The residential rooftop solar category is expected to witness an acceleration in new installations in the near term, helped by a strong policy push and resurgent market demand.
The rooftop solar segment is expected to fall short of its December 2022 capacity target as it had added only about 12 GW as of March 2022 (as against the target of 40 GW). The residential category’s share was minuscule at about 2GW.
“However, the residential rooftop solar segment is on the cusp of a robust growth phase now. From the 2GW cumulative installed capacity (as of FY22), the residential market will likely reach 3.2GW by FY23. Enhanced policy incentives and advancement in the demand and supply side of the market will lead to a 60 per cent year-on-year rise in installations,” according to a new report by the Institute for Energy Economics and Financial Analysis (IEEFA) and JMK Research.
The new subsidy scheme (introduced by the Central Government in July 2022) has the potential to significantly catalyse the growth of the installed capacity in the residential segment. For the first time, the central government will be offering a subsidy for residential rooftop solar systems of 10kW and greater capacity. For any qualifying system, the government will provide a fixed subsidy amount of ₹94,822.
In addition, the new CFA scheme will allow residential consumers to buy rooftop solar systems from any registered supplier of their choice.
This broadens consumers’ options for quality products and services. Further, the provision of the DBT mechanism will help smooth the subsidy disbursal process as it removes the DISCOM from the subsidy equation, it said.
Apart from government subsidies, other key drivers of the demand include the growing need to save on electricity costs and rising awareness among residential consumers.
Rooftop solar promises considerable annual cost savings (about 25 per cent or more) on their electricity bills in the residential segment. Also, for some states, the cost of consuming power (in per kilowatt-hour (kWh) terms) generated from residential rooftop solar systems is substantially lower than procuring grid-based power from the local DISCOM. Also, grid tariffs for residential consumers are likely to become more expensive.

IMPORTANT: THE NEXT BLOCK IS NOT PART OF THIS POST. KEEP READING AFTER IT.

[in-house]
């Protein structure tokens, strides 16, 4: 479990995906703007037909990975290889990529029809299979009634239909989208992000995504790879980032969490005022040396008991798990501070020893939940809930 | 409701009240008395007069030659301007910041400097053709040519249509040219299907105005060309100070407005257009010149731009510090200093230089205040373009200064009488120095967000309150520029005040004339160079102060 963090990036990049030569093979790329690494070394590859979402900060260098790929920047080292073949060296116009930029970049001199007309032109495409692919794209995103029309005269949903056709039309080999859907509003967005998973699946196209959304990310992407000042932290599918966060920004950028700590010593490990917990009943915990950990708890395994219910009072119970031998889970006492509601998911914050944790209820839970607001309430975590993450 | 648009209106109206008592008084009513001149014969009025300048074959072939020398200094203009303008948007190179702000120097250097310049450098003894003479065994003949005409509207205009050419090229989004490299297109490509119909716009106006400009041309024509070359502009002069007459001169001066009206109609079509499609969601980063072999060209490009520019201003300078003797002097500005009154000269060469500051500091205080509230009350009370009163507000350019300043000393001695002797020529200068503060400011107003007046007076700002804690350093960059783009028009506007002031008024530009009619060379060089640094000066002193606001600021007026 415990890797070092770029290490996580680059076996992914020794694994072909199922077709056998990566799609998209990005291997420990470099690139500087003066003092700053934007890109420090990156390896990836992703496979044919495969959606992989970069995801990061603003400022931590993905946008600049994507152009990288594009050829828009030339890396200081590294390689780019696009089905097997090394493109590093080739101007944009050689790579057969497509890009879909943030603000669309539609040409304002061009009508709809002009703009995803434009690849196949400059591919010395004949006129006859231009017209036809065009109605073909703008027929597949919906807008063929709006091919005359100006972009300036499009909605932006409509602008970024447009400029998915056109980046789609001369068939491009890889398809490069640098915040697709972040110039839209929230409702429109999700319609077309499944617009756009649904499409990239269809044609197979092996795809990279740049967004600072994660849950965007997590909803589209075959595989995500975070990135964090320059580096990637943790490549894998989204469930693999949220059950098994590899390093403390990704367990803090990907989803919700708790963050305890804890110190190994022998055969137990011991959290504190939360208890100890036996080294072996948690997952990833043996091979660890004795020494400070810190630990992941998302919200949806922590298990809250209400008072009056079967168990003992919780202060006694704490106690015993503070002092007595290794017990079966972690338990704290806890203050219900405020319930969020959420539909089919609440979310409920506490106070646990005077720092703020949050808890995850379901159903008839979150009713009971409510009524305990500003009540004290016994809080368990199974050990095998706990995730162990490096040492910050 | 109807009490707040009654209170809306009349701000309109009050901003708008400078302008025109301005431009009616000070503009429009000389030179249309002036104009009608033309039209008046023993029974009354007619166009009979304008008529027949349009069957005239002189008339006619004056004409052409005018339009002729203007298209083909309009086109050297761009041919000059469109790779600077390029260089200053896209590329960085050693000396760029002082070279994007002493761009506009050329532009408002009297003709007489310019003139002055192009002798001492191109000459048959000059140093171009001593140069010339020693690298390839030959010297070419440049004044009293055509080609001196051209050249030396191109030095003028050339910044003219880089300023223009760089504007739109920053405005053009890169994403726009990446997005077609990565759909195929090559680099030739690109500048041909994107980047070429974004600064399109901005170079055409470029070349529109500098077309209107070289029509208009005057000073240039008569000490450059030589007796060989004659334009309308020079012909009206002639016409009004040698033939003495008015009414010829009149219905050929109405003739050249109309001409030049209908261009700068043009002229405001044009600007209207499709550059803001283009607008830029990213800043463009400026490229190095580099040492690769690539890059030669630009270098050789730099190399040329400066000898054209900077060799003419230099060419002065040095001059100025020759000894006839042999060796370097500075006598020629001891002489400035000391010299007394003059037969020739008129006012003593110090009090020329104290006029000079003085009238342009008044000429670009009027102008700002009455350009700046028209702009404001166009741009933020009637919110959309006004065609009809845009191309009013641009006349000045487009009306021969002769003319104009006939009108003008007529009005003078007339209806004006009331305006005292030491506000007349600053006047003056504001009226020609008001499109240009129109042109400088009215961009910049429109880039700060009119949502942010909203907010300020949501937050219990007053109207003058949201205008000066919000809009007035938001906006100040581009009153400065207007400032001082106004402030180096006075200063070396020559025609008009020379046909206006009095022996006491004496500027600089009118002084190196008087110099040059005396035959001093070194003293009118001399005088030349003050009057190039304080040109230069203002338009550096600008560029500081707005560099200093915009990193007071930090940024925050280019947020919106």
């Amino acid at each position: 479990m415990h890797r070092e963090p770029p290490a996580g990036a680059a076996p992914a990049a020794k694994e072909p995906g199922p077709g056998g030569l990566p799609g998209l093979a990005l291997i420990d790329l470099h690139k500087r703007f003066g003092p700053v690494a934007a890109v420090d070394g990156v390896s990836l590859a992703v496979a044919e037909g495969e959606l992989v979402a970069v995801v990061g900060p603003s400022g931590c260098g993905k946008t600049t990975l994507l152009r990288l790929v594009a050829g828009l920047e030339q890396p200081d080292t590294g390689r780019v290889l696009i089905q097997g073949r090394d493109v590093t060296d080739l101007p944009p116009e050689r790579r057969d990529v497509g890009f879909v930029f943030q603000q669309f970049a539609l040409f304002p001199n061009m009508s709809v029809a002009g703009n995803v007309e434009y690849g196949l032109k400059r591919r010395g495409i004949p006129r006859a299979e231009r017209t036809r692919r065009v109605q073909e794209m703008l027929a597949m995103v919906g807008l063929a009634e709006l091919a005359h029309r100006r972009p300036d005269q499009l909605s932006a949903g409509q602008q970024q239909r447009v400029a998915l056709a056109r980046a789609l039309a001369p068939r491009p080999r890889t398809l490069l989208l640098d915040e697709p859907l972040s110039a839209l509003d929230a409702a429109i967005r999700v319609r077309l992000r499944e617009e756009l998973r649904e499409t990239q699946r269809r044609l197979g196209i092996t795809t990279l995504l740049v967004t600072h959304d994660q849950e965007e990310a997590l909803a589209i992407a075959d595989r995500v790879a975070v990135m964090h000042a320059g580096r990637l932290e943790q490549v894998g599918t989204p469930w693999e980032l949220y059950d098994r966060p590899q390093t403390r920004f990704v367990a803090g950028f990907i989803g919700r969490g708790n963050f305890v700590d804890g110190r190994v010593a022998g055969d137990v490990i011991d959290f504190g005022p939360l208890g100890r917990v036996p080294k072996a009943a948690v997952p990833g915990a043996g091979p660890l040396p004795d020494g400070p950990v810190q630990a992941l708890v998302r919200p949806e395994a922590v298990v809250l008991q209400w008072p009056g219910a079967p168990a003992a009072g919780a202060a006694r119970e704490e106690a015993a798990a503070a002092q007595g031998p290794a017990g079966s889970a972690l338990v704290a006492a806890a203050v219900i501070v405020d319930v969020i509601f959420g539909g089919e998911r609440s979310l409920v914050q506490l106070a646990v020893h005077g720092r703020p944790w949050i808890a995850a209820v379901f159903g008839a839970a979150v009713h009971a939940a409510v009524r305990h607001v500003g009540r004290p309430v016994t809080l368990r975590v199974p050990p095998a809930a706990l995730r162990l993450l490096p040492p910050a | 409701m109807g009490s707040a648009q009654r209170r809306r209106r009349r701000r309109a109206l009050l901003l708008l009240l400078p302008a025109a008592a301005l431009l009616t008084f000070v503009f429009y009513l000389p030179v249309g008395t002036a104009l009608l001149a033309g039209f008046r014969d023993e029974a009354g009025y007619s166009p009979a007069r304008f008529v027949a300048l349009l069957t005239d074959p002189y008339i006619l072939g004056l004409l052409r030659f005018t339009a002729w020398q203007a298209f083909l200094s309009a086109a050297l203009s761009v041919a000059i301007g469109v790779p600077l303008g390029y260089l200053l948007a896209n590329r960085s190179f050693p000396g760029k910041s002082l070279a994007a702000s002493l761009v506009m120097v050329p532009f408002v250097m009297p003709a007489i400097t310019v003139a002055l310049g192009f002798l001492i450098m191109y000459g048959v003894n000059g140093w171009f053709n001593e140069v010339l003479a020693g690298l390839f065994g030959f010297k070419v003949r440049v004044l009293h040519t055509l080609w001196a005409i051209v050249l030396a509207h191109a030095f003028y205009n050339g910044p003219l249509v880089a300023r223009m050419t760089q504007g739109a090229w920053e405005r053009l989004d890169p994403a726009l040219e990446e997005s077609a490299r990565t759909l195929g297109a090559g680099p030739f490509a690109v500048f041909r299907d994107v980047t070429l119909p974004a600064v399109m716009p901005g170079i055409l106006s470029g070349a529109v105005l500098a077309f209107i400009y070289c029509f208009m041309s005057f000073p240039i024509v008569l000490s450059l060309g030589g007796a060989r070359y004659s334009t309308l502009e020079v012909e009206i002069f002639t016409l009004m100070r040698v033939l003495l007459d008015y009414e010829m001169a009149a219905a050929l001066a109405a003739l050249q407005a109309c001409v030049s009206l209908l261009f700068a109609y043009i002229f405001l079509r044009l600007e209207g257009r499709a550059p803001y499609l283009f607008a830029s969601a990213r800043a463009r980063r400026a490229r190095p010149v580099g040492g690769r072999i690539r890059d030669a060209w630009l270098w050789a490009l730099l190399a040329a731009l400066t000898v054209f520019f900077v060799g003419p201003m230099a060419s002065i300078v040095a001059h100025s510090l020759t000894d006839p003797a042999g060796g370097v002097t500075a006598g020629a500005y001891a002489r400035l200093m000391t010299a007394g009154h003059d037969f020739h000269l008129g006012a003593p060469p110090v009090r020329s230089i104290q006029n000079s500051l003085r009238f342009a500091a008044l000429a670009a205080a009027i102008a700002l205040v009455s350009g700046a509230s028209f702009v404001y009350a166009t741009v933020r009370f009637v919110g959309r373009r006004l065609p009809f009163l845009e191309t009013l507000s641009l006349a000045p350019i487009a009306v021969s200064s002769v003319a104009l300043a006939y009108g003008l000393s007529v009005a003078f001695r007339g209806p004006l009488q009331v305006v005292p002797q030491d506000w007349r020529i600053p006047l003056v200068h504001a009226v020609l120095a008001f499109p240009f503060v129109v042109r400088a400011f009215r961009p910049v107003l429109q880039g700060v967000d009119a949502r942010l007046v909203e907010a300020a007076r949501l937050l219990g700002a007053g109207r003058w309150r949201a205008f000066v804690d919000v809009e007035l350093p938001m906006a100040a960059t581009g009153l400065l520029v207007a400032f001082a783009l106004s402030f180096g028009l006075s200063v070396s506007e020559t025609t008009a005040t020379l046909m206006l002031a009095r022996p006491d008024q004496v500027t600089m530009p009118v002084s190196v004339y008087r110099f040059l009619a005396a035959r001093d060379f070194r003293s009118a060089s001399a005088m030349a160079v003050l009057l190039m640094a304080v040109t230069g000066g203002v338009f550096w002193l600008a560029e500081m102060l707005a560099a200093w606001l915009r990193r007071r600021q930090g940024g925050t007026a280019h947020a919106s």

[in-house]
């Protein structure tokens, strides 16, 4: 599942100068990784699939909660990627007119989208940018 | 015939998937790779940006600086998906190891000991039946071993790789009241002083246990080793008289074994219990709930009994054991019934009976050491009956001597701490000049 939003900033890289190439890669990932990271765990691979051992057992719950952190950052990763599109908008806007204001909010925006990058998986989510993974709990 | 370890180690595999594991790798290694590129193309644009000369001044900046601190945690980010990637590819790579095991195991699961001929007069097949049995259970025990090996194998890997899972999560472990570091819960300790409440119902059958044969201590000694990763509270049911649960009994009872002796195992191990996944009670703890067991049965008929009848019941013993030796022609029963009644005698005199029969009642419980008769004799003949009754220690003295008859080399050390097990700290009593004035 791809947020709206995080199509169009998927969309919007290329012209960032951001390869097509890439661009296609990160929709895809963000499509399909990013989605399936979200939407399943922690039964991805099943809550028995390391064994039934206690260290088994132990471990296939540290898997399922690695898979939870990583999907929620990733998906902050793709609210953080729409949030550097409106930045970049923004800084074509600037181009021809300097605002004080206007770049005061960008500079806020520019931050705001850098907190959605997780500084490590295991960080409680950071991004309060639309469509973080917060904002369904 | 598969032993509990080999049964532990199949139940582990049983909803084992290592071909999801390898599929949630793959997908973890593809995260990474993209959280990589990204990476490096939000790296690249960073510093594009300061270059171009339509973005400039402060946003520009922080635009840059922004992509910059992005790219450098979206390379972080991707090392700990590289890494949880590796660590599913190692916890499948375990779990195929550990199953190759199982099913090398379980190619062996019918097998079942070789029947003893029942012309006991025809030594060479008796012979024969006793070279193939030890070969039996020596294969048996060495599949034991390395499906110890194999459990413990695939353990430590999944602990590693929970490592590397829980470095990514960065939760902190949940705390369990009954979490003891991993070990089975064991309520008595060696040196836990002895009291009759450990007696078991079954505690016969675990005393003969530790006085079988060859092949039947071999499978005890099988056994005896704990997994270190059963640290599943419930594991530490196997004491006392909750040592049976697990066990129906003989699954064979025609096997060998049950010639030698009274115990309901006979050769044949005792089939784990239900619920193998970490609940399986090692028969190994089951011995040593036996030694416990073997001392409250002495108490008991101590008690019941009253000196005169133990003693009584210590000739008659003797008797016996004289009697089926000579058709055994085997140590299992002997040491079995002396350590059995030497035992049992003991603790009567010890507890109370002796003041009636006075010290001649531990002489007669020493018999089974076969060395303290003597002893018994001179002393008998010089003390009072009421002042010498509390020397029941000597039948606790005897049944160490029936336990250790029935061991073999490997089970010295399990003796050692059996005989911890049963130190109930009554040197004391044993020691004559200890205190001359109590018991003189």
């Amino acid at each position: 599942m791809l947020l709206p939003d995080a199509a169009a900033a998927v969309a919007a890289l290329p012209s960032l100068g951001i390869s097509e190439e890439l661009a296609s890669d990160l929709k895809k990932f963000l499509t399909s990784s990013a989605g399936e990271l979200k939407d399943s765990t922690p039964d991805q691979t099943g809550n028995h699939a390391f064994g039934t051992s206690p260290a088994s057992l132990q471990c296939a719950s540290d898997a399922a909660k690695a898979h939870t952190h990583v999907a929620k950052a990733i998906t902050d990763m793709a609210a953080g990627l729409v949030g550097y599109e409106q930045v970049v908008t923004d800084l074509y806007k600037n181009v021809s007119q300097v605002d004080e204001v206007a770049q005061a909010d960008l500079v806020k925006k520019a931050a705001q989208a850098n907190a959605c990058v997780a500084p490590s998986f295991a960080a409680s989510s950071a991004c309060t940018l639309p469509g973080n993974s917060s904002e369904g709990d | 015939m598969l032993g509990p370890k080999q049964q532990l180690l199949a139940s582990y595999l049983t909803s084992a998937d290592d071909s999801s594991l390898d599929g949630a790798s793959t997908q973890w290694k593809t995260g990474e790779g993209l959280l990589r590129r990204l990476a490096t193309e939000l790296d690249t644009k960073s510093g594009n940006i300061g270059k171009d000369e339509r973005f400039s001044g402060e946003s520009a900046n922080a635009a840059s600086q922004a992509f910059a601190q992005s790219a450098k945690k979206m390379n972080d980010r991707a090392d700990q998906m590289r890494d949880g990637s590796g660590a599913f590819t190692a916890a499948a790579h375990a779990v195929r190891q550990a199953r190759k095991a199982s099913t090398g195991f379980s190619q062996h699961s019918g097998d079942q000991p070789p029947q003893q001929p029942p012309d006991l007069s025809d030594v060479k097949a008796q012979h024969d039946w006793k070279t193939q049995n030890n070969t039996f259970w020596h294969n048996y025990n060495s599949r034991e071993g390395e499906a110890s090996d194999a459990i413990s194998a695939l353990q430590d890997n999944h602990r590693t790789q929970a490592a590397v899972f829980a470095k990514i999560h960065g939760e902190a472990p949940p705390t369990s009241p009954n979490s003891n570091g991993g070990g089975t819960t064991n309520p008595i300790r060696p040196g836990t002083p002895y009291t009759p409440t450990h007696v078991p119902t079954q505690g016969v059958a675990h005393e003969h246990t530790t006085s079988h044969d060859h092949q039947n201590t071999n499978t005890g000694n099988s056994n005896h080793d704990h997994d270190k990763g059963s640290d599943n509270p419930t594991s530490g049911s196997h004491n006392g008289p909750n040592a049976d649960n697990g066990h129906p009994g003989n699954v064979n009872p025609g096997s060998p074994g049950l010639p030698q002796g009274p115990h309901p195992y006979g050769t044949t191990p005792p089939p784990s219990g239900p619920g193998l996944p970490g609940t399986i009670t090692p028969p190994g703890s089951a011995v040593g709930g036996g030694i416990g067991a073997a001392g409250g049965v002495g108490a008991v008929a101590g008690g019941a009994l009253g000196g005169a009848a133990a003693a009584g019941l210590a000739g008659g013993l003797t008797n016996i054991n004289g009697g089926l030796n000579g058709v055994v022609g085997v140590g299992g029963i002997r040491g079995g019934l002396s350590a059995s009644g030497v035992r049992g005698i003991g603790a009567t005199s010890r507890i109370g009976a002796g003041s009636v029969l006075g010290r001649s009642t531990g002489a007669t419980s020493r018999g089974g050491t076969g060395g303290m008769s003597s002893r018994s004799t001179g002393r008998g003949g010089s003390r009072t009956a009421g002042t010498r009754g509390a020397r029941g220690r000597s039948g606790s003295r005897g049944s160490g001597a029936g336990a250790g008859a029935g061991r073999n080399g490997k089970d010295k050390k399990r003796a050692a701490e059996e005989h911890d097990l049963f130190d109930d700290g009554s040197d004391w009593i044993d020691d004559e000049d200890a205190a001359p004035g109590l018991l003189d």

Payback on the investment for residential rooftop solar systems varies across states according to the respective grid tariff rates. For a 1kW non-subsidised, residential rooftop solar plant, the payback period varies from 3.2 years (Maharashtra) to 7.1 years (Delhi). In addition, the payback periods decrease substantially if the central and state-level subsidies are considered.
Currently, a residential rooftop solar system costs between ₹45,000/kW and ₹65,000/kW. The variation in system costs primarily depends on the type of solar module. In subsidy-linked systems using DCR modules, the cost of a rooftop system (before subsidies) varies between ₹45,000/kW and ₹50,000/kW. For subsidy-free systems using high-quality non-DCR modules, the cost will range between ₹50,000/kW and ₹65,000/kW, it said.
Considering the availability and disbursal of subsidies in different states along with other factors, such as net metering approvals, the three most favourable states for residential rooftop solar installations are Gujarat, Haryana, and Maharashtra.
Gujarat’s SURYA scheme, which saw 1.1GW installed in the state in the last 18 months, is one of the shining examples for other regional markets to emulate, it stated.